8. Meanwhile, make the filling. Pour the lemon juice in a steady stream over the cornflour, using a teaspoon to incorporate it as you go. When there are no cornflour lumps left, pour this mixture into a small saucepan along with the caster sugar and lemon zest. Bring the mixture to a slow boil, stirring constantly until thickened.
8. Remove from the heat instantly and whisk in the butter. Pour the filling on to a plate and leave to cool.
9. When all is cool, sandwich together two macaroon shells with one teaspoon (or more :P) of the filling. To remove discs off the pan easily you can add a tiny drop of hot water to the corner of the baking sheet to create some steam – which should ease them off.
Eat two, or four, or 15 with tea.
I wish I was a magician. Or a witch. Maybe I’ve just been watching too much Harry Potter and because I have a kitten now, feel it impossible to not pretend I’m going to Hogwarts with my own Crookshanks in this icy weather.
The country has gone mad it seems, for fairy tales and magic. BBC has their Magicians programme, ITV with their Penn and Teller- Fool Us, and the two new films that show very different versions of Snow White coming out soon (Snow White and the Huntsman and Mirror Mirror). Maybe I have been watching too much HP but I’m thinking the world’s gone mad crazy wanting to be magic. Like me. Insert smiley childish face.
These television programmes and films show that it’s not just a particular audience that magic inspires, it truly is because ‘magic’ appeals to everyone. Everyone loves a good secret or in terms of cooking, ‘concoction’. When I was young I remember being amazed that my mum could produce all these types of foods and ingredients, and you can’t help thinking we’ve kind of developed a ‘witch nature’ with all our casserole dishes and the means to keep all our different aromatics in our pantries. Like most magicians and practicing witch’s, I like to experiment in the kitchen, and although things don’t usually seem like they would work from the outset sometimes, you have to always stick to the game plan and hope for a miracle, or indeed ‘wait for the magic to happen’.
So there I was, armed with nothing in my bank and hardly anything in the fridge either; apart from the staples and an abundance of oriental sauces, (We got them a few weeks ago in our ‘we WILL make Chinese from stratch phase’) So I got out my cauldron- sorry SAUCEPAN. Yes- saucepan, and started making a oriental soup with some Italian pancetta.
Half way through I was beyond doubting this would come out well, but alas here I am with a recipe entitled with arguably the best magician in all the land- Houdini.
It works, firstly because I made it work but secondly because actually the aromatics that infuse pancetta such as fennel, peppercorns and nutmeg really do already exist in oriental cooking. So, go figure.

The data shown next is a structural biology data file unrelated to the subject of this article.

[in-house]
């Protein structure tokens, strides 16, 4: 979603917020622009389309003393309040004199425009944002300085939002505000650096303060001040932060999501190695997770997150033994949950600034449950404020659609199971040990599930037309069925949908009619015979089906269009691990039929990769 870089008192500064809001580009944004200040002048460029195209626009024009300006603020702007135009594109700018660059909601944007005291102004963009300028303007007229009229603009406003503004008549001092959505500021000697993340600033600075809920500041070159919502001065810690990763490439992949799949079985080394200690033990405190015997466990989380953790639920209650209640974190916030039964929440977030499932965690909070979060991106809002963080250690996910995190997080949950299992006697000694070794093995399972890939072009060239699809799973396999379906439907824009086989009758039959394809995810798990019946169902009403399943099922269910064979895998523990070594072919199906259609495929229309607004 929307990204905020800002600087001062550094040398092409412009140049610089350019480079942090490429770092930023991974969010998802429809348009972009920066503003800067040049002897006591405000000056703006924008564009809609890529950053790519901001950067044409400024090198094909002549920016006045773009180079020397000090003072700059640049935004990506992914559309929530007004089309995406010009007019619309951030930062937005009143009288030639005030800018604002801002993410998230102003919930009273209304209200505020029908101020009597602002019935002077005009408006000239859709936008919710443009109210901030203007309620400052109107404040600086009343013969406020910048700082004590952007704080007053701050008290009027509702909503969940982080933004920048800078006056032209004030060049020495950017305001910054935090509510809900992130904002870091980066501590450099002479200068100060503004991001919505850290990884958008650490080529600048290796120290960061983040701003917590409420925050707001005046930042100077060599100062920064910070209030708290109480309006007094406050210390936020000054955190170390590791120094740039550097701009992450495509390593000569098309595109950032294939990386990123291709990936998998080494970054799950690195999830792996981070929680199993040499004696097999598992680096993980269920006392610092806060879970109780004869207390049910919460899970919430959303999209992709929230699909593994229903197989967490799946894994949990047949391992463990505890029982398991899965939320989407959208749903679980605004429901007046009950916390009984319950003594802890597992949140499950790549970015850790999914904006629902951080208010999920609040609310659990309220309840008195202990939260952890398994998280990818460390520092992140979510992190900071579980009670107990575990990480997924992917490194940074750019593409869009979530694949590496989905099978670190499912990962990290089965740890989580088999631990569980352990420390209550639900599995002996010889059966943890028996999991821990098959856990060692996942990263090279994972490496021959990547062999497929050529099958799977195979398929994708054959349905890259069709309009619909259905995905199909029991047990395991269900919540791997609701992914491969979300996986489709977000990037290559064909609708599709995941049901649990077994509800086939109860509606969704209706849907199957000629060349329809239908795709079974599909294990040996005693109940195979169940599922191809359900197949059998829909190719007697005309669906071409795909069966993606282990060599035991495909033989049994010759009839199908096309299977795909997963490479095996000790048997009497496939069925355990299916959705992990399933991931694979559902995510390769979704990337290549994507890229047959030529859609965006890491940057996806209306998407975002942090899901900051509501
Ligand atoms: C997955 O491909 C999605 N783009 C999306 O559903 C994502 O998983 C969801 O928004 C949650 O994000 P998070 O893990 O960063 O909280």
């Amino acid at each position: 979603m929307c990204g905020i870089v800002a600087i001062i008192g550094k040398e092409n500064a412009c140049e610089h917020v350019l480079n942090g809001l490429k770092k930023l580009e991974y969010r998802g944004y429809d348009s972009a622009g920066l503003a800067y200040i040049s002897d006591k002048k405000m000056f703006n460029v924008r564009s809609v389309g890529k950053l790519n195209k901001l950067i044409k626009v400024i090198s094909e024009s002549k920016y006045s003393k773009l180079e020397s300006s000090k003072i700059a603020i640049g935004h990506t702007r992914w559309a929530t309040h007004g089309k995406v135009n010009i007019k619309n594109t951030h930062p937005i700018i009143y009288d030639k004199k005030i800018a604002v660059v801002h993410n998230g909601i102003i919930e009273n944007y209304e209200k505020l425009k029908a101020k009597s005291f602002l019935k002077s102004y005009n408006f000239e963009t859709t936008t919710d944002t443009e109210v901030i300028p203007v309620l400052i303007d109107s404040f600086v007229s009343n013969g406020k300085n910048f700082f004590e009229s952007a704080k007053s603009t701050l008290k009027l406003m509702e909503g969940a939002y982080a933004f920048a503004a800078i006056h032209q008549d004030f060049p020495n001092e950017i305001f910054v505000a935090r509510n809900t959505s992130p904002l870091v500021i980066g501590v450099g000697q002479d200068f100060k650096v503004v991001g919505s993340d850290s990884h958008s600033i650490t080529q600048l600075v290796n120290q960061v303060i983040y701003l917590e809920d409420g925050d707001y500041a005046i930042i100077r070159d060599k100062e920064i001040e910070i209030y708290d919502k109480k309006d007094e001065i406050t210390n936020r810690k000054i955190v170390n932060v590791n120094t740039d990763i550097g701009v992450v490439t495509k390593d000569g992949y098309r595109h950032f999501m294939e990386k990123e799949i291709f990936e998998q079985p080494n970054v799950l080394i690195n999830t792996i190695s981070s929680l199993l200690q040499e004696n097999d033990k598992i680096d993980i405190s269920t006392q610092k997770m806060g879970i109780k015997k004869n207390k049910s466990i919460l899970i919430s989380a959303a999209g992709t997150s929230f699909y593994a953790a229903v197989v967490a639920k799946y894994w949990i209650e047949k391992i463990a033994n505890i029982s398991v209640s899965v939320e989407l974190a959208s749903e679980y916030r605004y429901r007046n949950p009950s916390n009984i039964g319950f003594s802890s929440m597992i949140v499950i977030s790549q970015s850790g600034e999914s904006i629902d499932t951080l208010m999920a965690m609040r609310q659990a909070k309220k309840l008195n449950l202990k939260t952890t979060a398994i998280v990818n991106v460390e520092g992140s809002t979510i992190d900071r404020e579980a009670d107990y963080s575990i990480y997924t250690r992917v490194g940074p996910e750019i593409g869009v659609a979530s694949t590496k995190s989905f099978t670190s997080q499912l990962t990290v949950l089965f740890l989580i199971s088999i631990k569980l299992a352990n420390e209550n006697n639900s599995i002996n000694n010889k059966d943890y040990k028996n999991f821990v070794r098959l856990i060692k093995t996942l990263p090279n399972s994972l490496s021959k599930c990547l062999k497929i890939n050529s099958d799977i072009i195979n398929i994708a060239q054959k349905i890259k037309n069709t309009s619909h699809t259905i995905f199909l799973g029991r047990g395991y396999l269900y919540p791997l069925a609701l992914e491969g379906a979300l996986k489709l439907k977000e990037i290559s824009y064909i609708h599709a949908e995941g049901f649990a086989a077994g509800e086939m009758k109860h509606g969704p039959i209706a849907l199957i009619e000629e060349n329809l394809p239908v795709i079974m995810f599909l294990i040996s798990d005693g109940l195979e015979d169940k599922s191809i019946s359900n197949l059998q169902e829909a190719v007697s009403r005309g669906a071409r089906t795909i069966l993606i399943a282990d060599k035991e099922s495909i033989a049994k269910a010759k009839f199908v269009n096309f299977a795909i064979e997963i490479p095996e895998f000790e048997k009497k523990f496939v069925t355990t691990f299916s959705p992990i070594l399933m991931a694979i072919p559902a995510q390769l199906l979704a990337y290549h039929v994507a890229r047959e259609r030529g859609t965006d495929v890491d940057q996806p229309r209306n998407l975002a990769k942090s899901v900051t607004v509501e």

Magic in reality (and in food) really is a good bit of lovely faith and sometimes-good coincidence eh?
So if you’re feeling frugal and in good faith, why not be Houdini for a day?
Houdini’s Kind o’ Oriental Soup
Groundnut or flavourless Oil
1 or 2 spring onions
100g of cubed pancetta or any form of Lardons
2 Cloves of chopped garlic
A diced small cube of ginger
100g of Green Beans chopped (or darling, whatever greens you have in your cupboard!)
1 vegetable stock cube (To make 1 ½ litres of stock)
2 tablespoons of Japanese gluten free soy sauce (I actually use Clearspring’s Tamari soya sauce)
2 Tablespoons of Fish sauce
1 dollop of Gluten free Oyster sauce.
1 packet of fine Rice Vermicelli noodles (or which ever you fancy!)
Squeeze of lemon or Lime
Before you start cooking on the heat, make sure you get all your ingredients out ready and prepared- it’s so much easier when making oriental food. So chop up your ginger, pancetta, garlic, and greens. Get your sauces and stock cube at the ready.
Put a glug of olive oil in a deep pan on a low – medium heat. Add in your pancetta, ginger and garlic until it all sizzles wonderfully.
Prepare your stock with boiling water in a jug, add in the fish sauce, oyster sauce and soy sauce. Give it a good stir.
Pop your stock in the deep pan with the pancetta, ginger and garlic, followed by the greens.
Season with a bit of black pepper and lemon/lime
Let all the ingredients come together for a good 20 minutes on the hob, stirring and tasting occasionally.
Add in your packet of Vermicelli noodles and leave to cook for 5 minutes.
Season, once more to your taste.
Serve your noodle soup in a big bowl and eat in cold weather for true magical comfort.